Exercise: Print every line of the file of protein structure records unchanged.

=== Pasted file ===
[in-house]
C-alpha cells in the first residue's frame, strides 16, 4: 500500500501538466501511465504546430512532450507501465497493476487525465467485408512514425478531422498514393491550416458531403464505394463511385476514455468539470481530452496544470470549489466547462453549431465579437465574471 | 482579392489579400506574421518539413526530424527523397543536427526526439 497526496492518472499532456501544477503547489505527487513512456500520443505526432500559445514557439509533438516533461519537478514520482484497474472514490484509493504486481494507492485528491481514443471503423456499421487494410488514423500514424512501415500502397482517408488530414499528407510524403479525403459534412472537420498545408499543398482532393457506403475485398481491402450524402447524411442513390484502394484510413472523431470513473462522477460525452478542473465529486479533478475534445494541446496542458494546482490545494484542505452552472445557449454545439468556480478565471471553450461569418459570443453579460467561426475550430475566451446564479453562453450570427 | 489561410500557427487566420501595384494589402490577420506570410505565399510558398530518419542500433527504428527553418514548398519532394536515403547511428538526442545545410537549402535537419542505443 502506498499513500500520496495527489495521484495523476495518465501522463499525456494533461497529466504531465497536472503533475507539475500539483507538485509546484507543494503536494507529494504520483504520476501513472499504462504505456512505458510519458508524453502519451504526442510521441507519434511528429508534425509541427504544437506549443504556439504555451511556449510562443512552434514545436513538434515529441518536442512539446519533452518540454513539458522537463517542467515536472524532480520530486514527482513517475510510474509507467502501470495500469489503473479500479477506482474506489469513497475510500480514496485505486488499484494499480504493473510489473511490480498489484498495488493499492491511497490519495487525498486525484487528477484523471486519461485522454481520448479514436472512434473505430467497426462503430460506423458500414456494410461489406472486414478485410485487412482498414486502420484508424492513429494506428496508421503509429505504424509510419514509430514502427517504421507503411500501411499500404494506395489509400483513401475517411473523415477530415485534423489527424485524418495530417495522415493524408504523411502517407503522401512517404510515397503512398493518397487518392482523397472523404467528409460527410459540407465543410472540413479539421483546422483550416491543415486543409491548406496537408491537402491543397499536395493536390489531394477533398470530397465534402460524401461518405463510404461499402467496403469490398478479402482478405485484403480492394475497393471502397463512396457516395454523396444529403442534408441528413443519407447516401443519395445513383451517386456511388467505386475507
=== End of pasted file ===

[in-house]
C-alpha cells in the first residue's frame, strides 16, 4: 500500500501538466501511465504546430512532450507501465497493476487525465467485408512514425478531422498514393491550416458531403464505394463511385476514455468539470481530452496544470470549489466547462453549431465579437465574471 | 482579392489579400506574421518539413526530424527523397543536427526526439 497526496492518472499532456501544477503547489505527487513512456500520443505526432500559445514557439509533438516533461519537478514520482484497474472514490484509493504486481494507492485528491481514443471503423456499421487494410488514423500514424512501415500502397482517408488530414499528407510524403479525403459534412472537420498545408499543398482532393457506403475485398481491402450524402447524411442513390484502394484510413472523431470513473462522477460525452478542473465529486479533478475534445494541446496542458494546482490545494484542505452552472445557449454545439468556480478565471471553450461569418459570443453579460467561426475550430475566451446564479453562453450570427 | 489561410500557427487566420501595384494589402490577420506570410505565399510558398530518419542500433527504428527553418514548398519532394536515403547511428538526442545545410537549402535537419542505443 502506498499513500500520496495527489495521484495523476495518465501522463499525456494533461497529466504531465497536472503533475507539475500539483507538485509546484507543494503536494507529494504520483504520476501513472499504462504505456512505458510519458508524453502519451504526442510521441507519434511528429508534425509541427504544437506549443504556439504555451511556449510562443512552434514545436513538434515529441518536442512539446519533452518540454513539458522537463517542467515536472524532480520530486514527482513517475510510474509507467502501470495500469489503473479500479477506482474506489469513497475510500480514496485505486488499484494499480504493473510489473511490480498489484498495488493499492491511497490519495487525498486525484487528477484523471486519461485522454481520448479514436472512434473505430467497426462503430460506423458500414456494410461489406472486414478485410485487412482498414486502420484508424492513429494506428496508421503509429505504424509510419514509430514502427517504421507503411500501411499500404494506395489509400483513401475517411473523415477530415485534423489527424485524418495530417495522415493524408504523411502517407503522401512517404510515397503512398493518397487518392482523397472523404467528409460527410459540407465543410472540413479539421483546422483550416491543415486543409491548406496537408491537402491543397499536395493536390489531394477533398470530397465534402460524401461518405463510404461499402467496403469490398478479402482478405485484403480492394475497393471502397463512396457516395454523396444529403442534408441528413443519407447516401443519395445513383451517386456511388467505386475507